Poet. 6th Baron Byron of Rochdale. Born the son of Captain John 'Mad Jack' Byron and his second wife, Catherine Gordon. He succeeded to the title of 6th Baron Byron of Rochdale, in May 1798. At 13, he enrolled in Harrow School in London; then in 1805, Trinity College, Cambridge. He wrote 'Poems on Various Occasions,' (1807) and 'Hours of Idleness' (1807). In March 1809, he took his seat in the House of Lords. He published 'English Bards and Scotch Reviewers' (1809); 'Hints from Horace' (1811); 'The Curse of Minerva' (1812). Hethen embarked on a grand tour, visiting Portugal, Spain, Malta, Albania, Greece, and Turkey. It was during his journey he wrote the first cantos for 'Childe Harold's Pilgrimage,' the work that made his reputation. Upon his return to England, in February 1812, he made his first of only three speeches to the House of Lords, for which he won praise. It was followed by the publication of 'Childe Harold's Pilgrimage.' He then entered into an affair with Lady Caroline Lamb that was so indiscreet, it shocked London society; another affair followed, and eventually he fled the city to avoid the scandel. A series of poems such as 'The Giaour,' 'The Bride of Abydos,' and 'The Corsair' followed. 1815 saw the publication of 'Hebrew Melodies' which included 'She Walks in Beauty.' He then married Anne Isabella Noel, Baroness Wentworth; after which he legally changed his name to George Gordon Noel Byron. They had one daughter, Augusta Ada, before permanently separating the following year. 'The Prisoner of Chillon and Other Poems', and 'The Siege of Corinth' were published in 1816, and he was invested as a Fellow, Royal Society that year. That spring, however, he left England, again fleeing scandal and debt, and traveled to Geneva, where he famously met John Polidori, Percy Shelley, Mary Godwin, and Claire Clairmont, with whom he had entered an affair. From Geneva he traveled to Italy, where he wrote 'The Lament of Tasso,' (1817); 'Beppo' (1818), 'Mazeppa' (1819); and 'Don Juan: In Sixteen Cantos' published between 1819 and 1824. In 1821, he involved himself with Carbonarist nationalists in Italy. 'The Prophecy of Dante, ' Marino Faliero' and 'The Two Foscari,' were published that same year, followed by 'The Vision of Judgement' (1822) and 'The Island' (1823). In 1823, he paid to refit the Greek fleet after he fell in with the Greek Committee for the liberation of Greece from the Ottoman Empire. He took personal command of a Greek military unit, the so-called 'Byron brigade,' before falling ill. Bleeding weakened him further, and likely introduced infection, as a high fever developed. He died four days later, and his body was returned to England only to be denied burial at Westminster Abbey due to concerns over his morality. He was interred instead at the family seat in Hucknall, Nottinghamshire where thousands were said to have attended the funeral procession. In 1969, a memorial floor stone was at last installed in Westminster Abbey's Poets' Corner.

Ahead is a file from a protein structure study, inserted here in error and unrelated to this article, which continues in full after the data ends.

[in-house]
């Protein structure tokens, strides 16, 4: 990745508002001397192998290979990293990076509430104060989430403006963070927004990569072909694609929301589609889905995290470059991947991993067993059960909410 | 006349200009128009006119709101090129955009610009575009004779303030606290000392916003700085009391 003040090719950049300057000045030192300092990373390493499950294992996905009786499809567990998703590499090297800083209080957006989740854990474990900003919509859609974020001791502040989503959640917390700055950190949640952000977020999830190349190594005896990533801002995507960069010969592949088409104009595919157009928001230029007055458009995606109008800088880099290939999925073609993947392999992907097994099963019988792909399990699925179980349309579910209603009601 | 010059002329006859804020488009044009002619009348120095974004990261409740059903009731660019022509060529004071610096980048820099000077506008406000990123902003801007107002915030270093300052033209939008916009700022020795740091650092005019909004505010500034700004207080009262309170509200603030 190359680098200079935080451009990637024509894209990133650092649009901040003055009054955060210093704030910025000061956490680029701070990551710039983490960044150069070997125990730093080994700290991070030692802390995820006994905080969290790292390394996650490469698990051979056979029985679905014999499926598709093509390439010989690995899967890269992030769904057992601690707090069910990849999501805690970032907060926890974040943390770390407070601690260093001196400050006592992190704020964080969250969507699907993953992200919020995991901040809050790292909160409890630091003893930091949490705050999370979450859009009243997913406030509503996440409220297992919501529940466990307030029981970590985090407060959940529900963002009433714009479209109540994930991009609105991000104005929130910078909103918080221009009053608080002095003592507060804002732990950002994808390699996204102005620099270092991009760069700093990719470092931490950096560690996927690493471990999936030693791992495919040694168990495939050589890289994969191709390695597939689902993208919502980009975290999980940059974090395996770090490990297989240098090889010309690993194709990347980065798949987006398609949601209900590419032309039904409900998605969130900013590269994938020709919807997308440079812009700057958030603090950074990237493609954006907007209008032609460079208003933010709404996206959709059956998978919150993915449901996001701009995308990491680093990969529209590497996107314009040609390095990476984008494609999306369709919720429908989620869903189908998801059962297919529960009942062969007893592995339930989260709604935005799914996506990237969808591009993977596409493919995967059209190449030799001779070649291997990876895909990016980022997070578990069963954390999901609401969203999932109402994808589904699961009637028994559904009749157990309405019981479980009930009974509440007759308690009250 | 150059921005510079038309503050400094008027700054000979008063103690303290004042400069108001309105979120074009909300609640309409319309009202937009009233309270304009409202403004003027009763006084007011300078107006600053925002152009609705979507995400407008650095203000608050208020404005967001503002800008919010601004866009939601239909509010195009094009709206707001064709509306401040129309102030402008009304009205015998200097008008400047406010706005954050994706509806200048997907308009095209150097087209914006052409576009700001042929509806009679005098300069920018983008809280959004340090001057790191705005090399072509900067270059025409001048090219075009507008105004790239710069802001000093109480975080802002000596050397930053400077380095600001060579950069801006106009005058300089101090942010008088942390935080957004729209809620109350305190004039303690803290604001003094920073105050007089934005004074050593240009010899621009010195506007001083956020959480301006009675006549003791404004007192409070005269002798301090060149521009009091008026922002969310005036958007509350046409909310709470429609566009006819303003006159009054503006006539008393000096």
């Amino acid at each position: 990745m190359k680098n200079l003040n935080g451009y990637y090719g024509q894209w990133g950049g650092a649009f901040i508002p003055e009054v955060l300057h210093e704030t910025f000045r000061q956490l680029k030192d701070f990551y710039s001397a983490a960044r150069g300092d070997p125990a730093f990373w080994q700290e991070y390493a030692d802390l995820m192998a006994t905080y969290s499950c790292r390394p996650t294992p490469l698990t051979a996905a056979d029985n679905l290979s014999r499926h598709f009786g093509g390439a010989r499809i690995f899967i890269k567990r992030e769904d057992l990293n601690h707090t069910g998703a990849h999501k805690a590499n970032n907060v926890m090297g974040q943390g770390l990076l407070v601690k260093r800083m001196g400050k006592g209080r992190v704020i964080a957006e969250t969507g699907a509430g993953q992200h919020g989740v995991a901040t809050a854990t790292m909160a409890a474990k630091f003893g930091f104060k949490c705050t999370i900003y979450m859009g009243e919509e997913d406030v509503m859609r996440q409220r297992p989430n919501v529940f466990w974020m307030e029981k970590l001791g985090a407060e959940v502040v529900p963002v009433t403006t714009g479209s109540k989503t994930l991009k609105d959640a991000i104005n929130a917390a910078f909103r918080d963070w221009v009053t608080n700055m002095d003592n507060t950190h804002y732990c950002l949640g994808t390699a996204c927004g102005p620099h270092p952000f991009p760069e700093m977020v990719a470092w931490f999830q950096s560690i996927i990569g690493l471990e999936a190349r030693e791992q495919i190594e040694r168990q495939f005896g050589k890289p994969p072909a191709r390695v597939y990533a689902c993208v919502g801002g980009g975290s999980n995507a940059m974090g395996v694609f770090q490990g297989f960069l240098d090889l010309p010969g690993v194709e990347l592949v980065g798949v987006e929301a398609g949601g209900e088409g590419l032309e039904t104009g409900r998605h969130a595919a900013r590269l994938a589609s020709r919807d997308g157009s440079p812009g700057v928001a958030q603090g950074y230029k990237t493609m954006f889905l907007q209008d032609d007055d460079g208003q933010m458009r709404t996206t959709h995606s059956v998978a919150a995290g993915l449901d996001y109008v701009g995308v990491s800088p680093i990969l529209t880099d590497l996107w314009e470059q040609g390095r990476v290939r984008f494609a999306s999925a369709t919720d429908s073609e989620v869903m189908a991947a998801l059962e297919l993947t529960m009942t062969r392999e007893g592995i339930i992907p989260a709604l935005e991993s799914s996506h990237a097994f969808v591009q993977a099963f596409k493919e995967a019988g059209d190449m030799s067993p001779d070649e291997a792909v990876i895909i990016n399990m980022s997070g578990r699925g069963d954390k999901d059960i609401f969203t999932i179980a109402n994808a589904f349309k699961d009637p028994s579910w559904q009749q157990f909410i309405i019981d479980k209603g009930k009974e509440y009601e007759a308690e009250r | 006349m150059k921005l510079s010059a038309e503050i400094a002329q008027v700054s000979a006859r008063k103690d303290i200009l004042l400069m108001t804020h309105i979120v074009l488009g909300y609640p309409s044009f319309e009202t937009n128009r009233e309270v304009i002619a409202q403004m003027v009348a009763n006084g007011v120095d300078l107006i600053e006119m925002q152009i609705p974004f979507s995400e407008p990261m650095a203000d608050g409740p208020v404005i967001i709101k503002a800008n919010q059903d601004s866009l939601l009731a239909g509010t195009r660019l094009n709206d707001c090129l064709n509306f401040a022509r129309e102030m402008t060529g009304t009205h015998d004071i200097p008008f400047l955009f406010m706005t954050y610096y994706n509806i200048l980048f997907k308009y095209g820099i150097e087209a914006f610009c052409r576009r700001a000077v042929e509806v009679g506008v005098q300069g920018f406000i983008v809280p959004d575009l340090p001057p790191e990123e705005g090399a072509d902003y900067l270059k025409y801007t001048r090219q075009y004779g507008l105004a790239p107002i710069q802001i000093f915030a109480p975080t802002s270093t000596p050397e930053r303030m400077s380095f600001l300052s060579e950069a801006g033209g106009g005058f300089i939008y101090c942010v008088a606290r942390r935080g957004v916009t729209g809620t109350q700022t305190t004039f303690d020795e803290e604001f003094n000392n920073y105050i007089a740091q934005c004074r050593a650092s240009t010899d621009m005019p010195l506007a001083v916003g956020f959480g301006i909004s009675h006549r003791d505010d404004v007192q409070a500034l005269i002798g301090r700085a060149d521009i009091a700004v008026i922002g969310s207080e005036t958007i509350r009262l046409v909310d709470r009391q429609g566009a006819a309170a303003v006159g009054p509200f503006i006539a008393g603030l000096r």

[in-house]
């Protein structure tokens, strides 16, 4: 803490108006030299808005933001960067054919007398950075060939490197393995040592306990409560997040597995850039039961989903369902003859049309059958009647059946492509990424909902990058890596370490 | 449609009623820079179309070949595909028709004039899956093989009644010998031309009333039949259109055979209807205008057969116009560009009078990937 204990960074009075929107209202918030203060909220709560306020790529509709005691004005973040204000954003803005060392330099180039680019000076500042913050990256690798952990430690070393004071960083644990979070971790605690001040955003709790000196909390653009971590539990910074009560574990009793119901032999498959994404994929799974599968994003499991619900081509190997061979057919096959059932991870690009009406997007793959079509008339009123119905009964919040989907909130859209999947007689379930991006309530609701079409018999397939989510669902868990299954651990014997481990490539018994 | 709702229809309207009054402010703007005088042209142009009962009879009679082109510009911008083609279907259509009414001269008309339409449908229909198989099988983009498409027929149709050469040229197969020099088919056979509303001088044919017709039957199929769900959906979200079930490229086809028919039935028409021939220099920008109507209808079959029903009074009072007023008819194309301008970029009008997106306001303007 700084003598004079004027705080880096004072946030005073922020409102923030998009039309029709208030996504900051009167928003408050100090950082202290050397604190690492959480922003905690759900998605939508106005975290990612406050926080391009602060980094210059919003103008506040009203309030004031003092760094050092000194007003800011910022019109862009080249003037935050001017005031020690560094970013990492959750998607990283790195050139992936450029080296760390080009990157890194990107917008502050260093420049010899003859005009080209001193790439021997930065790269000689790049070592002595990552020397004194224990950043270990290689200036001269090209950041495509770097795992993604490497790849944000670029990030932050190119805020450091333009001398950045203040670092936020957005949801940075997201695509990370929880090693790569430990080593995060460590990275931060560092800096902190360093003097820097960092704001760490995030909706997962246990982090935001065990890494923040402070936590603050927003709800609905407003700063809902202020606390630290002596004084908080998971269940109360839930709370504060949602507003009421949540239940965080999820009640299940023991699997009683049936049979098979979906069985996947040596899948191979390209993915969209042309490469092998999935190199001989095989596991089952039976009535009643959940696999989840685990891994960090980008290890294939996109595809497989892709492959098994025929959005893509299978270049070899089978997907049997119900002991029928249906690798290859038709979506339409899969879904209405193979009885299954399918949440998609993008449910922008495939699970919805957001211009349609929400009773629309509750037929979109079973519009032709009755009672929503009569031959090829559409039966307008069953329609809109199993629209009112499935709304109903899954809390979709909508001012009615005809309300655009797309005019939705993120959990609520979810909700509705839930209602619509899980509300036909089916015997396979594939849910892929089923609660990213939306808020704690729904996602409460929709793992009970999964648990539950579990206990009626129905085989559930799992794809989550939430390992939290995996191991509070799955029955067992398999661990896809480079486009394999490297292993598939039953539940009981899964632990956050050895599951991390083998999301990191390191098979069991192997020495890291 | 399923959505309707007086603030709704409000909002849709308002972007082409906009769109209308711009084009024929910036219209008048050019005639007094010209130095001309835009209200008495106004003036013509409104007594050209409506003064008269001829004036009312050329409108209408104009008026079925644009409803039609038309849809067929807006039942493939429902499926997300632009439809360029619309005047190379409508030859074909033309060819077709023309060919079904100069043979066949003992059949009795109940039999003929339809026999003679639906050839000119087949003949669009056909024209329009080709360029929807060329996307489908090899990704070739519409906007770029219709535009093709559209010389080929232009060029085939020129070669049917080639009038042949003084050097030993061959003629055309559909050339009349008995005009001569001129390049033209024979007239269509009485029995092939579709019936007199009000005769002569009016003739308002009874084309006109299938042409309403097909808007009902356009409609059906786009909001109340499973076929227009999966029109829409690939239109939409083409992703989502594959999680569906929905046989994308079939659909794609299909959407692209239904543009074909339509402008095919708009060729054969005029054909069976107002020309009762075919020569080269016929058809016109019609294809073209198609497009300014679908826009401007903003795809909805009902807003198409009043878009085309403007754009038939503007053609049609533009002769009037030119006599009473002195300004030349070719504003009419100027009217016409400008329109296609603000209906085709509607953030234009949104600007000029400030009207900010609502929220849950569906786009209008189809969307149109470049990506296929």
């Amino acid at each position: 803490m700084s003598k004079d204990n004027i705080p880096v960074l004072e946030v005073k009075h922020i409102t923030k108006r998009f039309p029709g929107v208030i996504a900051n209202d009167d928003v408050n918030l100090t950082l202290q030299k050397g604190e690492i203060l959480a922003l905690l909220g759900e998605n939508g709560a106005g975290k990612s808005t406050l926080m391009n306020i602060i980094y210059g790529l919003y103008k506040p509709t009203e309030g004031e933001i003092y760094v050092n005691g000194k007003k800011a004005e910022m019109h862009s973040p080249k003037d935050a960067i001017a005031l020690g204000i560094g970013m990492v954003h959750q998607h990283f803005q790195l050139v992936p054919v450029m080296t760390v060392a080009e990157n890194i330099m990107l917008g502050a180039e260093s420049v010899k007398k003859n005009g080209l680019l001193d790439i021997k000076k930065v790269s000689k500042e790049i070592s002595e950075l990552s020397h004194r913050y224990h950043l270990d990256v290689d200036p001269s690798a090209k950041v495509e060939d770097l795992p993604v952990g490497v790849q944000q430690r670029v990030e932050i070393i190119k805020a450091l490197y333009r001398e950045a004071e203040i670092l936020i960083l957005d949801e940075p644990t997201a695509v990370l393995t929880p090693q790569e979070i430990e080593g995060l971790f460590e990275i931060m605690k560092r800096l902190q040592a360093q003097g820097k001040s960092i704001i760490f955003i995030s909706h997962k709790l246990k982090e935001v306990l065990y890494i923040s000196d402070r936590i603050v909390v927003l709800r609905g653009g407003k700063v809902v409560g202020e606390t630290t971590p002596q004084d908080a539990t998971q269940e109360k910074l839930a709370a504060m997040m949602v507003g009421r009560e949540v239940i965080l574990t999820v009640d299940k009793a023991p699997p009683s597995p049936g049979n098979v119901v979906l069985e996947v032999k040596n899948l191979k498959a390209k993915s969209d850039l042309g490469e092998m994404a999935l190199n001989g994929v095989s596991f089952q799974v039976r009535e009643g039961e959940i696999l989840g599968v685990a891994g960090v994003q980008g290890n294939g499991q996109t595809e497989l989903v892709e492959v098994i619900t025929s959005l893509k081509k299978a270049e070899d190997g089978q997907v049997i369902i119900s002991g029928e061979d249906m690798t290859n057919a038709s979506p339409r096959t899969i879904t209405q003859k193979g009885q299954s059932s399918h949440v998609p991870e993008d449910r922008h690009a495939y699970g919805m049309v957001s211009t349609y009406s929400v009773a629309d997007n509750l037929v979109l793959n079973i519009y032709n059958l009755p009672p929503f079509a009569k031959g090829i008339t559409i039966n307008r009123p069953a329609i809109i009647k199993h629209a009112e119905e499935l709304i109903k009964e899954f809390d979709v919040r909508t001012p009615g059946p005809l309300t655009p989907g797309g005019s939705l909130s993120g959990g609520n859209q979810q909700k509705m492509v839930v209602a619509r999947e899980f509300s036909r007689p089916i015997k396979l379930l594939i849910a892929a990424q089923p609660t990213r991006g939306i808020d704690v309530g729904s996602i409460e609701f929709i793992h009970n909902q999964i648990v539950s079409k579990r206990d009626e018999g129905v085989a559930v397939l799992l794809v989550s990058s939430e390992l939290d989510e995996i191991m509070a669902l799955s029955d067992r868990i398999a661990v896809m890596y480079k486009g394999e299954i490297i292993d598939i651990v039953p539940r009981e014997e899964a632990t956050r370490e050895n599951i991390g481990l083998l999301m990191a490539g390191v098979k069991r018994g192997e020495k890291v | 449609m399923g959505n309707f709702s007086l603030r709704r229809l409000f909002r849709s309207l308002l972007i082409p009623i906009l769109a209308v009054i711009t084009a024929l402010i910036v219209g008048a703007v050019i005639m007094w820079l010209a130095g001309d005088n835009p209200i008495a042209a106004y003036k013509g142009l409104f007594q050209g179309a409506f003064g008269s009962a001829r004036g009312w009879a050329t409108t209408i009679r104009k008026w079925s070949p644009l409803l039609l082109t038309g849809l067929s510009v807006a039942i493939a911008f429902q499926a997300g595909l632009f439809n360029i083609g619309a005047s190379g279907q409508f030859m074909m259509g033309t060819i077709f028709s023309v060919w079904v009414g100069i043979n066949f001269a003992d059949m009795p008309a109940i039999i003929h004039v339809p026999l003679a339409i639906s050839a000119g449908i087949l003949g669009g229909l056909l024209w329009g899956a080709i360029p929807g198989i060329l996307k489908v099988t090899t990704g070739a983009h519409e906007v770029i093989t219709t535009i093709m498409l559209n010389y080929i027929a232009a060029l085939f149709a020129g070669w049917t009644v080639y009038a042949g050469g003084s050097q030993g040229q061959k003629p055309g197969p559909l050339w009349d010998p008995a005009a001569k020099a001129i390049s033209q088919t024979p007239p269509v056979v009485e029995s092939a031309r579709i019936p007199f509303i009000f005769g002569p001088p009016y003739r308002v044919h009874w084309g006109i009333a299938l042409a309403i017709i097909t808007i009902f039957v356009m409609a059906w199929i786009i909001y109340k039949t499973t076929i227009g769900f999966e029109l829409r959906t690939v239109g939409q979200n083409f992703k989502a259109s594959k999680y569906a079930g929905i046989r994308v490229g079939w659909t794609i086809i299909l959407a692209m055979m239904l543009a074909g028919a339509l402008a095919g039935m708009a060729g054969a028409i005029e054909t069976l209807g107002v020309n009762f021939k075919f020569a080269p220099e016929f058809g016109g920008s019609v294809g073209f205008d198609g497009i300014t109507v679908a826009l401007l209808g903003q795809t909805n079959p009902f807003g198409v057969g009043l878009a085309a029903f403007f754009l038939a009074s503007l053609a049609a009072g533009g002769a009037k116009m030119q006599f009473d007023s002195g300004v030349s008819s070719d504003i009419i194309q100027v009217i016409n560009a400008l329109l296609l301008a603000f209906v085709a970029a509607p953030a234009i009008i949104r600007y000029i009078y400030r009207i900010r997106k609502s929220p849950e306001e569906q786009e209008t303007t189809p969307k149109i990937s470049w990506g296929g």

Bio by: Iola